The pastor of the church attended by the parents of Charleston shooter Dylann Roof has said the massacre at Emmanuel AME, which left 9 people dead, should prompt both the church and the United States to "address the deep serious issue of racism in our society."
"We've got to work to build bridges among our congregations," the Rev. Herman R. Yoos of St. Paul's Lutheran Church in Columbia told NBC News.
"We need (to) confront the reality of racism and work together to build honest communications, honest dialogue, prayerful conversations that help this be a turning point for our state," added Yoos, who's also bishop of the South Carolina Synod of the Evangelical Lutheran Church in America.
Yoos has been ministering to Roof's family, who attended church over the weekend. According to The New York Times, Bishop Yoos' sermon theme on Sunday was "where one member of the body suffers, we all suffer and that we're in solidarity with the nine families who lost loved ones."
Speaking to NBC, the pastor revealed that during the service there was "great sadness." He shared that the Roofs "are grieving for those nine families" and expressed grief "over something they do not understand and cannot comprehend either."
Police say Roof's attack on the historic Emanuel African Methodist Episcopalian Church was a hate crime and was an attempt to instigate a "race war".
When Roof opened fire on the 13 men and women who had welcomed him an hour earlier for Bible study and prayer, he reportedly told one victim who begged him to stop: "'No, you've raped our women, and you are taking over the country ... I have to do what I have to do.'"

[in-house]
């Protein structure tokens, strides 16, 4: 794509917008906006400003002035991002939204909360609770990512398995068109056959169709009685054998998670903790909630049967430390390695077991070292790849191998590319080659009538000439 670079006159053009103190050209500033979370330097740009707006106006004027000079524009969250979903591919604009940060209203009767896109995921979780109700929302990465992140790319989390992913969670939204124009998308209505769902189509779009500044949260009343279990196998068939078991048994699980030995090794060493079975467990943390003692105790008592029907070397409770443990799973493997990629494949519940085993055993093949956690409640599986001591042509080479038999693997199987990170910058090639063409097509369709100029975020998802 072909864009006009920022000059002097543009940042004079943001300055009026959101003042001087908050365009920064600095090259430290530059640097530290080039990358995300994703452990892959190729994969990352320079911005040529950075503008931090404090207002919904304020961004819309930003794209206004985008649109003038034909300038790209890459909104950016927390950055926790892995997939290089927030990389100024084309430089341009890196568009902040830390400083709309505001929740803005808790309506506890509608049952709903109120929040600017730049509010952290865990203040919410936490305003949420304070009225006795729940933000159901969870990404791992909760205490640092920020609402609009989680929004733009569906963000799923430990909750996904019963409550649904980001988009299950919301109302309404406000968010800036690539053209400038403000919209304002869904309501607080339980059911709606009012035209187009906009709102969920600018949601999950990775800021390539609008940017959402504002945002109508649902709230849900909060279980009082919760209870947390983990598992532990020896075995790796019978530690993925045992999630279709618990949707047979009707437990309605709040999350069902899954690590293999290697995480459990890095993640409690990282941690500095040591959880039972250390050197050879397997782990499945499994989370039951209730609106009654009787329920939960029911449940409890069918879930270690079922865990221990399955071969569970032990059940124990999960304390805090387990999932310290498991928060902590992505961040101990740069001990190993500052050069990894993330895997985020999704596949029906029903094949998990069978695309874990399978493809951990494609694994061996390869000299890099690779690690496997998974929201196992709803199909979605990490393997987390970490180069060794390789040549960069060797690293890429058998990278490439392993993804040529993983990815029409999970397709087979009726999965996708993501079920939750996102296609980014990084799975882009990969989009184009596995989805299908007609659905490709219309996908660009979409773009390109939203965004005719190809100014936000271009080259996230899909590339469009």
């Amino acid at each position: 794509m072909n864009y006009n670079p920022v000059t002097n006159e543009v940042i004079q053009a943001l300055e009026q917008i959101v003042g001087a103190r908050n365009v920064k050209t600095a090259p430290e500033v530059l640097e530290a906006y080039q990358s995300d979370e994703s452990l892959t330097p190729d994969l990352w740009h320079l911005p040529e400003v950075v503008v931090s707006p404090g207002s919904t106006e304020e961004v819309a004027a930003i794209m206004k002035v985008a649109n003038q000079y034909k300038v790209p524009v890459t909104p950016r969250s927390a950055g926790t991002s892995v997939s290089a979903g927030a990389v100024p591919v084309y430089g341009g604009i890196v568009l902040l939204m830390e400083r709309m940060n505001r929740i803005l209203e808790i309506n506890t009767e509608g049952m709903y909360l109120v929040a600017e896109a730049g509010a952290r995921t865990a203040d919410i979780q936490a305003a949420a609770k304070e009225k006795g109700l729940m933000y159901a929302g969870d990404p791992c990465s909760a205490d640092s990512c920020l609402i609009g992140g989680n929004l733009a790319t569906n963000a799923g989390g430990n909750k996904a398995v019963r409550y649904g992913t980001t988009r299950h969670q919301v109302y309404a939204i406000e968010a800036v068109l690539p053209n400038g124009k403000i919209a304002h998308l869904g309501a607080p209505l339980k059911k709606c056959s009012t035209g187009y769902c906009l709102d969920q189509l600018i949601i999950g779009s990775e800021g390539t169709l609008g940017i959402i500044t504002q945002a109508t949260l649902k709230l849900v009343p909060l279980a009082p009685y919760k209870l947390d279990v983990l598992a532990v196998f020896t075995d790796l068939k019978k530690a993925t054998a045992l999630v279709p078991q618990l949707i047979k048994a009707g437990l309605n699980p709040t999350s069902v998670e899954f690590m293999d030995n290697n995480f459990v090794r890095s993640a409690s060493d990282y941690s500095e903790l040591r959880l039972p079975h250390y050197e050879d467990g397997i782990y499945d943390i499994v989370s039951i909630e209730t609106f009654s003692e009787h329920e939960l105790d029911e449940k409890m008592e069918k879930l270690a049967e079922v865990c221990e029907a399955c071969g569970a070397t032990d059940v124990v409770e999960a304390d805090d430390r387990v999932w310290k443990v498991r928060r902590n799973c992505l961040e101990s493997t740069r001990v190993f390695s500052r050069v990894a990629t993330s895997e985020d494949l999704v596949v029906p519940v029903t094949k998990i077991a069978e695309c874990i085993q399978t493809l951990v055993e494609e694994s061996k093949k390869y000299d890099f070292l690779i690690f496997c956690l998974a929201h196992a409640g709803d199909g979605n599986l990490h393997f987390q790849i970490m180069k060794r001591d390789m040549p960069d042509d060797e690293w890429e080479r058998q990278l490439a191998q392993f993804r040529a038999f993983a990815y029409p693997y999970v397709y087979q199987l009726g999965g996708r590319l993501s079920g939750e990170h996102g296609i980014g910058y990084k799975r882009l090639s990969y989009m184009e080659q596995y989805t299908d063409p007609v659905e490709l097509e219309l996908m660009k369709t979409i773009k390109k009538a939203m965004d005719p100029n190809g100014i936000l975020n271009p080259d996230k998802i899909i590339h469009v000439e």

Witnesses told law enforcement officials that Roof had also declared that he was at the church "to shoot black people."
Roof's family said in a public statement after the shooting that their "thoughts and prayers are with the families and friends of those killed" and that their "hope and prayer is for peace and healing for the families of the victims, the Charleston community, and those touched by these events throughout the state of South Carolina and our nation."
Pastor Yoos also commended the families of the victims and the Emanuel AME community for extending grace and forgiveness to Roof despite his lack of remorse.
"I forgive you, my family forgives you. But take this opportunity to repent. Repent. Confess. Give your life to the one that matters the most - Christ - so that He can change you and change your ways no matter what happened to you, and you'll be OK. Do that and you'll be better off than you are right now," Anthony Thompson, a relative of one of the victims, Myra Thompson, told a stone-faced Roof during the brief hearing.
"Together, we must work to recognize and affirm the image of God in all people," Bishop Yoos wrote in a public letter.
He later added, "Our human nature is to want to get even but they extended to him, and to the community, and modeled a forgiveness that I think we're all called to practice."